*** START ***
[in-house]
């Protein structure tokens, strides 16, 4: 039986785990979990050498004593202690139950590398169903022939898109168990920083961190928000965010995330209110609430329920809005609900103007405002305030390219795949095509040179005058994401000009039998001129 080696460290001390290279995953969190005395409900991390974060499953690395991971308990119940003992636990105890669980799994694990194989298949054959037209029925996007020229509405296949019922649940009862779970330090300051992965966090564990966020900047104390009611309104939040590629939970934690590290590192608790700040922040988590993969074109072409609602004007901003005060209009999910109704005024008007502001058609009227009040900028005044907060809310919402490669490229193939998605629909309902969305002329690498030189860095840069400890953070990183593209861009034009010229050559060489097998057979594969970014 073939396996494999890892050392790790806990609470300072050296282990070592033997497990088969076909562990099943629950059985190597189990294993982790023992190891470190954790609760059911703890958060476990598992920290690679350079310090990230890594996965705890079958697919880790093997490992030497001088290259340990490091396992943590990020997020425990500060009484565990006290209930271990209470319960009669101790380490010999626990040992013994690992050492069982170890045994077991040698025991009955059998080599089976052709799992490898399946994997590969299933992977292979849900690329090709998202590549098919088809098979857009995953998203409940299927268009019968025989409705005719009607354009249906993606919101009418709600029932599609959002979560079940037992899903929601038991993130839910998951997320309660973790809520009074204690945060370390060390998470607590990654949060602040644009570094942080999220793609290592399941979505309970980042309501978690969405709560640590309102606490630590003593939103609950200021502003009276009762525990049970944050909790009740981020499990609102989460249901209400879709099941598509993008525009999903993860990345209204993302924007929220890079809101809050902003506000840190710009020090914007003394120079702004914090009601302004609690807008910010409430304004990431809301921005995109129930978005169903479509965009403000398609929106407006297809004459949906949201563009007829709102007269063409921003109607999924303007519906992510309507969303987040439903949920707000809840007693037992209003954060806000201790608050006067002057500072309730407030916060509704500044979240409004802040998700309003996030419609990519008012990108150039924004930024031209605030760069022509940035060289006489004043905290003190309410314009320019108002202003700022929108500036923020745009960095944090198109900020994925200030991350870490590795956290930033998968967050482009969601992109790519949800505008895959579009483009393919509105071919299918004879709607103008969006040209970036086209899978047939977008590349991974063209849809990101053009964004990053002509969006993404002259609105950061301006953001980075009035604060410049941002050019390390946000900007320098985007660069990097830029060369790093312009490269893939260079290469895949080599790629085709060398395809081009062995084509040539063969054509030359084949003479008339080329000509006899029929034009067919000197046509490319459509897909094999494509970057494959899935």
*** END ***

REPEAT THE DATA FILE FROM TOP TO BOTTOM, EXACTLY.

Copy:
[in-house]
């Protein structure tokens, strides 16, 4: 039986785990979990050498004593202690139950590398169903022939898109168990920083961190928000965010995330209110609430329920809005609900103007405002305030390219795949095509040179005058994401000009039998001129 080696460290001390290279995953969190005395409900991390974060499953690395991971308990119940003992636990105890669980799994694990194989298949054959037209029925996007020229509405296949019922649940009862779970330090300051992965966090564990966020900047104390009611309104939040590629939970934690590290590192608790700040922040988590993969074109072409609602004007901003005060209009999910109704005024008007502001058609009227009040900028005044907060809310919402490669490229193939998605629909309902969305002329690498030189860095840069400890953070990183593209861009034009010229050559060489097998057979594969970014 073939396996494999890892050392790790806990609470300072050296282990070592033997497990088969076909562990099943629950059985190597189990294993982790023992190891470190954790609760059911703890958060476990598992920290690679350079310090990230890594996965705890079958697919880790093997490992030497001088290259340990490091396992943590990020997020425990500060009484565990006290209930271990209470319960009669101790380490010999626990040992013994690992050492069982170890045994077991040698025991009955059998080599089976052709799992490898399946994997590969299933992977292979849900690329090709998202590549098919088809098979857009995953998203409940299927268009019968025989409705005719009607354009249906993606919101009418709600029932599609959002979560079940037992899903929601038991993130839910998951997320309660973790809520009074204690945060370390060390998470607590990654949060602040644009570094942080999220793609290592399941979505309970980042309501978690969405709560640590309102606490630590003593939103609950200021502003009276009762525990049970944050909790009740981020499990609102989460249901209400879709099941598509993008525009999903993860990345209204993302924007929220890079809101809050902003506000840190710009020090914007003394120079702004914090009601302004609690807008910010409430304004990431809301921005995109129930978005169903479509965009403000398609929106407006297809004459949906949201563009007829709102007269063409921003109607999924303007519906992510309507969303987040439903949920707000809840007693037992209003954060806000201790608050006067002057500072309730407030916060509704500044979240409004802040998700309003996030419609990519008012990108150039924004930024031209605030760069022509940035060289006489004043905290003190309410314009320019108002202003700022929108500036923020745009960095944090198109900020994925200030991350870490590795956290930033998968967050482009969601992109790519949800505008895959579009483009393919509105071919299918004879709607103008969006040209970036086209899978047939977008590349991974063209849809990101053009964004990053002509969006993404002259609105950061301006953001980075009035604060410049941002050019390390946000900007320098985007660069990097830029060369790093312009490269893939260079290469895949080599790629085709060398395809081009062995084509040539063969054509030359084949003479008339080329000509006899029929034009067919000197046509490319459509897909094999494509970057494959899935």